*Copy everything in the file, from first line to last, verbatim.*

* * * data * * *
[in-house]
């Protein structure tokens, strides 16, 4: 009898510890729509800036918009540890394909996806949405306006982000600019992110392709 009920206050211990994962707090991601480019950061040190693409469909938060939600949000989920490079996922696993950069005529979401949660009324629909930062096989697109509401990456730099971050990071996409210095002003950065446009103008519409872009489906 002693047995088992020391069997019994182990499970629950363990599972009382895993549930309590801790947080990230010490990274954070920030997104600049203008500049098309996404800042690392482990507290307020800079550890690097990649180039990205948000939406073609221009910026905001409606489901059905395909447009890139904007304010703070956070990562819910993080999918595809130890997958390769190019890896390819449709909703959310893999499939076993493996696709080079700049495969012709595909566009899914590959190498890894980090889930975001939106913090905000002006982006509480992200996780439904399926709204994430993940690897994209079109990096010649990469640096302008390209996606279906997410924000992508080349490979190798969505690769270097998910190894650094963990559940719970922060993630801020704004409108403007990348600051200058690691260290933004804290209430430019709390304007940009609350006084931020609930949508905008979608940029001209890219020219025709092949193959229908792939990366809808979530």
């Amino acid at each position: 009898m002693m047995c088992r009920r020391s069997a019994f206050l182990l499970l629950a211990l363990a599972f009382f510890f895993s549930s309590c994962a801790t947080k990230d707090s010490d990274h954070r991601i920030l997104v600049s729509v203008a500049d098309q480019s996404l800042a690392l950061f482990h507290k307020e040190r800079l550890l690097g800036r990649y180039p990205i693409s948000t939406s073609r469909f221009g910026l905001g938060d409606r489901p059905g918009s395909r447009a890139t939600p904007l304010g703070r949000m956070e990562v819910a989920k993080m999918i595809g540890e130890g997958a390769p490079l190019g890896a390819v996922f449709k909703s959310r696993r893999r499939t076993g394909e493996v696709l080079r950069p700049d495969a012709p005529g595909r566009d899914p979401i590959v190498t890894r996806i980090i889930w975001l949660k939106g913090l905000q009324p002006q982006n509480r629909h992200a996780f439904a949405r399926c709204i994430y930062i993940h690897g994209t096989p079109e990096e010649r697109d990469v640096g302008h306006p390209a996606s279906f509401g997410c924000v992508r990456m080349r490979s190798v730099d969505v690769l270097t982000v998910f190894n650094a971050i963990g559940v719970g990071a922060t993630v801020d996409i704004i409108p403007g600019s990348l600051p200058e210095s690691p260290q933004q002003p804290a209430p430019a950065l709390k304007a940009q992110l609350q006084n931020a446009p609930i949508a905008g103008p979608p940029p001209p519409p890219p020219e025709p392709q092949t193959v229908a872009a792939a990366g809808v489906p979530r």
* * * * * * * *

[in-house]
């Protein structure tokens, strides 16, 4: 009898510890729509800036918009540890394909996806949405306006982000600019992110392709 009920206050211990994962707090991601480019950061040190693409469909938060939600949000989920490079996922696993950069005529979401949660009324629909930062096989697109509401990456730099971050990071996409210095002003950065446009103008519409872009489906 002693047995088992020391069997019994182990499970629950363990599972009382895993549930309590801790947080990230010490990274954070920030997104600049203008500049098309996404800042690392482990507290307020800079550890690097990649180039990205948000939406073609221009910026905001409606489901059905395909447009890139904007304010703070956070990562819910993080999918595809130890997958390769190019890896390819449709909703959310893999499939076993493996696709080079700049495969012709595909566009899914590959190498890894980090889930975001939106913090905000002006982006509480992200996780439904399926709204994430993940690897994209079109990096010649990469640096302008390209996606279906997410924000992508080349490979190798969505690769270097998910190894650094963990559940719970922060993630801020704004409108403007990348600051200058690691260290933004804290209430430019709390304007940009609350006084931020609930949508905008979608940029001209890219020219025709092949193959229908792939990366809808979530």
């Amino acid at each position: 009898m002693m047995c088992r009920r020391s069997a019994f206050l182990l499970l629950a211990l363990a599972f009382f510890f895993s549930s309590c994962a801790t947080k990230d707090s010490d990274h954070r991601i920030l997104v600049s729509v203008a500049d098309q480019s996404l800042a690392l950061f482990h507290k307020e040190r800079l550890l690097g800036r990649y180039p990205i693409s948000t939406s073609r469909f221009g910026l905001g938060d409606r489901p059905g918009s395909r447009a890139t939600p904007l304010g703070r949000m956070e990562v819910a989920k993080m999918i595809g540890e130890g997958a390769p490079l190019g890896a390819v996922f449709k909703s959310r696993r893999r499939t076993g394909e493996v696709l080079r950069p700049d495969a012709p005529g595909r566009d899914p979401i590959v190498t890894r996806i980090i889930w975001l949660k939106g913090l905000q009324p002006q982006n509480r629909h992200a996780f439904a949405r399926c709204i994430y930062i993940h690897g994209t096989p079109e990096e010649r697109d990469v640096g302008h306006p390209a996606s279906f509401g997410c924000v992508r990456m080349r490979s190798v730099d969505v690769l270097t982000v998910f190894n650094a971050i963990g559940v719970g990071a922060t993630v801020d996409i704004i409108p403007g600019s990348l600051p200058e210095s690691p260290q933004q002003p804290a209430p430019a950065l709390k304007a940009q992110l609350q006084n931020a446009p609930i949508a905008g103008p979608p940029p001209p519409p890219p020219e025709p392709q092949t193959v229908a872009a792939a990366g809808v489906p979530r």